Vision researchers at Massachusetts Eye and Ear/Harvard Medical School (HMS) Department of Ophthalmology have taken a first step in solving a vexing problem: how to preserve photoreceptor cells and avoid irreversible vision loss in patients following retinal detachment.
Degeneration of photoreceptors, the major light-sensing cells in the eye, is a primary cause of vision loss worldwide. Identifying the underlying causes surrounding photoreceptor cell death is paramount in order to develop new treatment strategies to prevent their loss. Retinal detachment and subsequent degeneration of the retina can lead to progressive visual decline due to photoreceptor cell death. Since photoreceptors are non-dividing cells, their loss results in irreversible visual impairment even after successful retinal reattachment surgery.
New research led by Kip M. Connor, Ph.D., a researcher and Assistant Professor of Ophthalmology at Mass. Eye and Ear/HMS Ophthalmology and colleagues analyzed innate immune system regulators in the eyes of human patients with retinal detachment and correlated their findings in an experimental model. They discovered that there was a significant increase in the immune system's 'alternative complement pathway' following retinal detachment and that this pathway facilitated early photoreceptor cell death after injury. Injured photoreceptors lose important proteins that normally protect them from complement mediated cell death, allowing for selective targeting by the alternative complement pathway. Additionally, by blocking the alternative complement pathway, through both genetic and pharmacologic means, photoreceptors were protected from cell death. "When photoreceptors in a detached retina were removed from their primary source of oxygen and nutrients, we found an increase in complement factor B?a key mediator of the alternative complement pathway that leads to photoreceptor cell death," says Dr. Connor. "For the first time these results provide evidence that the alternative complement pathway exacerbates photoreceptor cell death and that inhibition of the pathway is protective," said Kaylee Smith, a member of the Connor Lab and contributing author on the manuscript. Their findings were published in the journal, Science Translational Medicine.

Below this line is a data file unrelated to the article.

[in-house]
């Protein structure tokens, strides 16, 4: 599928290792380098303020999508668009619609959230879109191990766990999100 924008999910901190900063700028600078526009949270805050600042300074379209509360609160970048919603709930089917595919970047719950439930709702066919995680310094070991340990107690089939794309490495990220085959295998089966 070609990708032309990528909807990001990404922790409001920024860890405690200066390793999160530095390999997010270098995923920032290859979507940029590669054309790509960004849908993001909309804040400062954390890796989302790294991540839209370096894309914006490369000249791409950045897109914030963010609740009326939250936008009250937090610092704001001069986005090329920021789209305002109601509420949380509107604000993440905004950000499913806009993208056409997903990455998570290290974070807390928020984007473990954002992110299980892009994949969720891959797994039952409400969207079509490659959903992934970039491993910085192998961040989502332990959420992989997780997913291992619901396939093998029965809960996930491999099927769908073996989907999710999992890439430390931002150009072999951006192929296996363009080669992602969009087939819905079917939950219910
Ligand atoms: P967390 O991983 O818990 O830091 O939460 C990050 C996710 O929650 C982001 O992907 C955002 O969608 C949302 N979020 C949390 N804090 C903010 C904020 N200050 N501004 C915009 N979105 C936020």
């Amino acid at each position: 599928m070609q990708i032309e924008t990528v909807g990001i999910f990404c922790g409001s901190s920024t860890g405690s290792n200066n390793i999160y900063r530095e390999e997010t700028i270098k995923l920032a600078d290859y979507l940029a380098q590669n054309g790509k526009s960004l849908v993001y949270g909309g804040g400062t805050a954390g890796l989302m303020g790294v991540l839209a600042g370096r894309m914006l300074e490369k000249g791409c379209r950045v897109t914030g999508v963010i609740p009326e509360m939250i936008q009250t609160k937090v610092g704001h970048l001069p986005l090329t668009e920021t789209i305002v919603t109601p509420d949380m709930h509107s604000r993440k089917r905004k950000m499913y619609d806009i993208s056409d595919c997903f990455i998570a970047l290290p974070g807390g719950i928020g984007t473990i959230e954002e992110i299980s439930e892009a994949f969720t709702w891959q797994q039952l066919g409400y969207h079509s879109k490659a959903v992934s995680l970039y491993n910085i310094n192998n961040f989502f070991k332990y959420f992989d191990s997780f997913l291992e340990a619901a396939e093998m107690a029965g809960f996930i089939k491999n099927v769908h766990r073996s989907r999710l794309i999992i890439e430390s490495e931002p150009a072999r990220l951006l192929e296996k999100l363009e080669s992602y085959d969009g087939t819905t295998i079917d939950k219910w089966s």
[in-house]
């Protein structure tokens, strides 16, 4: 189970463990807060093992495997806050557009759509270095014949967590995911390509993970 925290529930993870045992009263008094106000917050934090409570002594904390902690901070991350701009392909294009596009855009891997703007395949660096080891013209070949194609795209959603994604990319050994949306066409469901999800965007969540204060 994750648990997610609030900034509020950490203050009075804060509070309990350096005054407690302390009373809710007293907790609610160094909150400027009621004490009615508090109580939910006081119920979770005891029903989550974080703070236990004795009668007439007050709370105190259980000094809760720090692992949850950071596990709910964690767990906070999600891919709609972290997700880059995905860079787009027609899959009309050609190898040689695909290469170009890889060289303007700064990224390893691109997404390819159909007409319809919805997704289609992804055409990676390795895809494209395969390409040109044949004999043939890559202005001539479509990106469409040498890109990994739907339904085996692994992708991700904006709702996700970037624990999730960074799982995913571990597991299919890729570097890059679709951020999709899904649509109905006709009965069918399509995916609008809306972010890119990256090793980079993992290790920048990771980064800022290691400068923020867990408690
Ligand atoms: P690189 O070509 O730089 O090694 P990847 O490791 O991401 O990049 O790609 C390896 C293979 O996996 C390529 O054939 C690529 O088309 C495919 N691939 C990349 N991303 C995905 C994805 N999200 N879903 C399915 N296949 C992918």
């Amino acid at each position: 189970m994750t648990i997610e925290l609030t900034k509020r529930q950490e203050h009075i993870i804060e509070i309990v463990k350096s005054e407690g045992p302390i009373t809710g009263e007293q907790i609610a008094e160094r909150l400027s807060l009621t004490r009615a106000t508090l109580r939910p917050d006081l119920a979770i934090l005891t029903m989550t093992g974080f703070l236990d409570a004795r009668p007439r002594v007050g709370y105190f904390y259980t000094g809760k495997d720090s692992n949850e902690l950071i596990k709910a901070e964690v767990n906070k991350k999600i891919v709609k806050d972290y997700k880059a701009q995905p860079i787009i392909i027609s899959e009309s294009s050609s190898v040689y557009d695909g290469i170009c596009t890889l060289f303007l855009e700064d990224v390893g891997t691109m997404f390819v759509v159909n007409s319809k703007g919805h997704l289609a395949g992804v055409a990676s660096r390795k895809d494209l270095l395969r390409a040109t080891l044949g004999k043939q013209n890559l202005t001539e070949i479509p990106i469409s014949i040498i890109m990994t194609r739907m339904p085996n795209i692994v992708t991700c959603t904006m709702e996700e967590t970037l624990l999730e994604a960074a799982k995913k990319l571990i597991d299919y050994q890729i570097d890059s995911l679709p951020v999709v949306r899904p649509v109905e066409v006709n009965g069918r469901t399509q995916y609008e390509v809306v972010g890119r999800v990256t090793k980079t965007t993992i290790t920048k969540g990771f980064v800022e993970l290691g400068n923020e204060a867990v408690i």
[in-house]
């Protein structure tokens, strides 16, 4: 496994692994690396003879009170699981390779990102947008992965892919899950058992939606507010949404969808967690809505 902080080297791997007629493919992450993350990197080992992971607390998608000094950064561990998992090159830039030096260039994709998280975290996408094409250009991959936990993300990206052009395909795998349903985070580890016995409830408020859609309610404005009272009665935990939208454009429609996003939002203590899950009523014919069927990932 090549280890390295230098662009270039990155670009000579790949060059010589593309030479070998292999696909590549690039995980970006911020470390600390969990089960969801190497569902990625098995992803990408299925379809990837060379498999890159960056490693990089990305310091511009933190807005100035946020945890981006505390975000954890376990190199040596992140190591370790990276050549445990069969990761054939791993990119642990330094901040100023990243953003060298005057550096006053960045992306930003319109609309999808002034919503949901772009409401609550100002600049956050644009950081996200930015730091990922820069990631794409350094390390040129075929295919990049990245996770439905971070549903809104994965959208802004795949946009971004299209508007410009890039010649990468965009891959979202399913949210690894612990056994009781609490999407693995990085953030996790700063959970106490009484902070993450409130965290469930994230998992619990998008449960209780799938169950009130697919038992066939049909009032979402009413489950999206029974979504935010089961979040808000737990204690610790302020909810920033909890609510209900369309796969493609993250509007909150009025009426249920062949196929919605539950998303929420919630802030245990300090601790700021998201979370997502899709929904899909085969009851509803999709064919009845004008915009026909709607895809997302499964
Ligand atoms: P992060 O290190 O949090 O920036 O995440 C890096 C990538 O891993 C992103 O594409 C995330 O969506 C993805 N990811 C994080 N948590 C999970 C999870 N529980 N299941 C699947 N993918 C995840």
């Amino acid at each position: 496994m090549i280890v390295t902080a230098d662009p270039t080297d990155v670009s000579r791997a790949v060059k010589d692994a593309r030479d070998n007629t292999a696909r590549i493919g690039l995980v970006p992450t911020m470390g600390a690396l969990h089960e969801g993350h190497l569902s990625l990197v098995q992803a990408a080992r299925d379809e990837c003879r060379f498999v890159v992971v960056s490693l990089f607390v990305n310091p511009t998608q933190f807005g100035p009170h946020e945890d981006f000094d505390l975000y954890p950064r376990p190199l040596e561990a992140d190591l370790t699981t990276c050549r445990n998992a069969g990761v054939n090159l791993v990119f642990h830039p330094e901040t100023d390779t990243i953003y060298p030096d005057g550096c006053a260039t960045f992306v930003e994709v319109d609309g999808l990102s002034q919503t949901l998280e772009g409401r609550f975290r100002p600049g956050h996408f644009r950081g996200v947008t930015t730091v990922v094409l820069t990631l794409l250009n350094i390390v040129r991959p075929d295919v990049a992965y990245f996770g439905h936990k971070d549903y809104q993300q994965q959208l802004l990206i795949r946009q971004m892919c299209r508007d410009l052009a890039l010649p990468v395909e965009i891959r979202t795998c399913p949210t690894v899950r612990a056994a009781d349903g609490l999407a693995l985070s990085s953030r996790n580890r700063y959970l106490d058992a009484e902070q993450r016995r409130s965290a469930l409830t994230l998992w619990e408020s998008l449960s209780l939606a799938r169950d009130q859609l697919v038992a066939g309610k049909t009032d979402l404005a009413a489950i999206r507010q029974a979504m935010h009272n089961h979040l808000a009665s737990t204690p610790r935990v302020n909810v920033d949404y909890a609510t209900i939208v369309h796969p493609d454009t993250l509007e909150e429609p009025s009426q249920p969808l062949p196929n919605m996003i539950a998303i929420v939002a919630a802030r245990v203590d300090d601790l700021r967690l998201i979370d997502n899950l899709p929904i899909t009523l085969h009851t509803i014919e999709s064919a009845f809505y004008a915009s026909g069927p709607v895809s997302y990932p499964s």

Retinal detachment can occur as a result of either blunt trauma or as a side effect of a variety of eye diseases, including diabetic retinopathy, ocular tumors, and age-related macular degeneration. The current standard of care is surgical reattachment, with patients in the United States and Europe typically treated within one week of the injury. Today's state-of-the-art surgical techniques are highly effective at physically reattaching the retina and?if surgery is timely?a positive, visual outcome often results. Even so, patients often complain of permanent vision loss accompanied by changes in color vision. "Studies in both humans and animal models have shown that photoreceptor cell death is induced as early as 12 hours after detachment, indicating that early intervention could potentially preserve photoreceptors and improve the visual function of patients who undergo reattachment surgery. Our research provides a new role for complement in retinal detachment, and suggests that inhibition of the alternative complement pathway may be good therapeutic target to prevent the initial photoreceptor cell loss," notes Dr. Connor.
"What makes this research so exciting is the potential impact it can have on our patients," he adds. "Working closely with our colleagues in the clinic, we identified a challenging issue, went back to our laboratories to uncover a cause, and now have knowledge that may help us to develop therapies that will help to preserve our patients' vision."
Materials provided by Massachusetts Eye and Ear Infirmary. Note: Content may be edited for style and length.
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